Abdominal Wall Surgery (AWS) is a “transferable competency” which requires the acquisition of “knowledge” in basic clinical sciences and operative skills as well as specialised “knowledge and skills” in the prevention and treatment of all types of hernias and abdominal wall defects.
The “transferable competency” AWS covers acute, traumatic and non-acute diseases and injuries, and acute and elective procedures in patients of all ages.
The “transferable competency” AWS provides the “knowledge and skills” for the non-operative and operative management of all types of hernias and abdominal wall defects, i.e., diagnosis, evaluation, decision making, treatment, intensive care, rehabilitation of patients with pathological processes and acute and chronic pain treatment, as well as prevention of any abdominal wall defect when performing any surgical procedure.,
It also involves the necessary knowledge and expertise leading to referral to specialised centres when this is indicated and possible, and where this is not possible because of time or geographical considerations, to possess the multi-specialty skills to carry out these interventions safely.
Abdominal Wall Surgery cooperates with other surgical and medical specialties, e.g. anaesthesia and intensive care medicine, emergency surgery, gastroenterology, general surgery, plastic surgery, internal medicine, radiology, neurology, endocrinology, paediatrics, urology and others in the management of patients.
The focus is on diagnosis, treatment and postoperative management, which comprises all non-instrumental and instrumental techniques including radiology, sonography, computer tomography and magnetic resonance imaging.
The abdominal wall surgeon must be capable of employing laparo-endoscopic and open techniques for therapeutic purposes and must have the opportunity to gain knowledge and experience in evolving technological methods.
The abdominal wall surgeon must be also capable of interpreting all types of surgery-related radiological examinations.
The AWS activity covers the pre-, peri- and postoperative period including the principles of enhanced recovery and follow-up of patients. The specialty also includes individual and general preventive activities, rehabilitation, and management of pain.
Abdominal wall surgery is often performed in specialised centres, especially in complex cases. When transferal is not possible because of time or geographical considerations, the abdominal wall surgeon should possess the multi-specialty knowledge and skills to carry out these interventions safely.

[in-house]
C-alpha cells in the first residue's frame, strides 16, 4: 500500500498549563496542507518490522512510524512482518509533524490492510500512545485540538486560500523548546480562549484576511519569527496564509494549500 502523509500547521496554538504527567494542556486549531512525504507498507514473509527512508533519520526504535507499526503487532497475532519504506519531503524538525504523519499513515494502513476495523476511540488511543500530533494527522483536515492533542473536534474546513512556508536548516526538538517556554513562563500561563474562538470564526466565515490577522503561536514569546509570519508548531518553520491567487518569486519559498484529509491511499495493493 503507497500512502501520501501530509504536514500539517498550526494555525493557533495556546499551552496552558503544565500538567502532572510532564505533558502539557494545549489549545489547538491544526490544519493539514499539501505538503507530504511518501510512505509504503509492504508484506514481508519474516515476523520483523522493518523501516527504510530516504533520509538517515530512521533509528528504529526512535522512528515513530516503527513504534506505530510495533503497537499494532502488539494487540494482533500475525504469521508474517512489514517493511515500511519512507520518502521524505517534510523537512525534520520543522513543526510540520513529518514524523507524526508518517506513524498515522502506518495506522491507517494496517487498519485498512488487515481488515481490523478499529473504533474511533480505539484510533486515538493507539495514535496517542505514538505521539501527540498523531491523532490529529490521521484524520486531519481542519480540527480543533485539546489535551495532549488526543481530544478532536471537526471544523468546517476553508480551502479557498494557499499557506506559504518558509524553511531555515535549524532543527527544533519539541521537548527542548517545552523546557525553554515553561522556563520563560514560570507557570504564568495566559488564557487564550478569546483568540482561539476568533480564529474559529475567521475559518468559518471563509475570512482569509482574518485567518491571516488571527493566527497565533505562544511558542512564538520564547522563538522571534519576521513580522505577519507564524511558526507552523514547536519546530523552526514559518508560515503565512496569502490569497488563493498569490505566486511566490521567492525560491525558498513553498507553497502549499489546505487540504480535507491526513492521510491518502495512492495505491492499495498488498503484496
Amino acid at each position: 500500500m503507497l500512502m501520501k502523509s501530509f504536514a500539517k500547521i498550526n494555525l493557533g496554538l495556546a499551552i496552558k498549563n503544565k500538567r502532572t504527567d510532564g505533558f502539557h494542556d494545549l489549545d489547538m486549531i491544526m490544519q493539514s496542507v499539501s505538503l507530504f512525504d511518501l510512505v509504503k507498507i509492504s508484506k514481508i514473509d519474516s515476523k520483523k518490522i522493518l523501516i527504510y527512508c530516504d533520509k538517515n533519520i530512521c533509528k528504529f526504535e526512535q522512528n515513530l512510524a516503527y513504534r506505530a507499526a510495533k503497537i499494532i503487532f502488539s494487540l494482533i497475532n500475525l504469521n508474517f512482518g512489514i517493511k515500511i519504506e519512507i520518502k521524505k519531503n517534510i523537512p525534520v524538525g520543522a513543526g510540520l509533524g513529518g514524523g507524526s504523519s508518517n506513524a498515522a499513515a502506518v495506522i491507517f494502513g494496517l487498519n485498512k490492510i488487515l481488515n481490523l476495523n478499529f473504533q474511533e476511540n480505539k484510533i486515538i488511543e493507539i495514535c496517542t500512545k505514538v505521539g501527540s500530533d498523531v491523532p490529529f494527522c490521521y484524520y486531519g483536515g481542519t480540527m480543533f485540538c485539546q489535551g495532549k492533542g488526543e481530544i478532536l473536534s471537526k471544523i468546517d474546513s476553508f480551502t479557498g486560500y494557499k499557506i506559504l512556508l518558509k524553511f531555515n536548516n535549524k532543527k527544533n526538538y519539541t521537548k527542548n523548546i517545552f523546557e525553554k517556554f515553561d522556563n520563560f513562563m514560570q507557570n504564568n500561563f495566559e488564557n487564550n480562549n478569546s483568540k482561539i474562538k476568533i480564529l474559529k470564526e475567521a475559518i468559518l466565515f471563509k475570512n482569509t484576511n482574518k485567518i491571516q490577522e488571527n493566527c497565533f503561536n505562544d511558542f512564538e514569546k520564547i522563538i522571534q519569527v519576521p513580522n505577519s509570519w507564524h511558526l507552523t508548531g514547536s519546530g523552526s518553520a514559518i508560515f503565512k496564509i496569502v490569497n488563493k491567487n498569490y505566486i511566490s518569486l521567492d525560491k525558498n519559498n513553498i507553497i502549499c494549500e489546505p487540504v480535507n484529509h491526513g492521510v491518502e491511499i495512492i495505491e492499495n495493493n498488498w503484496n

Additionally, abdominal wall surgeons are expected to have a knowledge of anatomy, physiology and biochemistry which enable them to understand the effects of common surgical disease and injuries upon the normal structure and function of the various systems of the body.
They are expected to have a knowledge of cell biology which enable them to understand normal and disordered function of tissues and organs.
They should have an understanding of the pathogenesis of the common correctable congenital abnormalities.
They are expected to know the actions and toxic effects of drugs commonly used in perioperative and intraoperative care and in the management of critically ill surgical patients.
They must also have an understanding of general pathology including the principles of immunology and microbiology in relation to surgical practice.
The abdominal wall surgeon should have certified knowledge in basic technology of the used laparo-endoscopic instruments, especially insufflation devices, monitors, cameras and light sources, ultrasound- and other energy-driven instruments and stapling and fixation devices.
The abdominal wall surgeon must be trained in the economics of health care, in the assessment of research methods and scientific publications and be given the option of research in a clinical and relevant field of further training in another related specialty.
Foundation Chairman, Working Group of AWS
President of the European Board of Surgery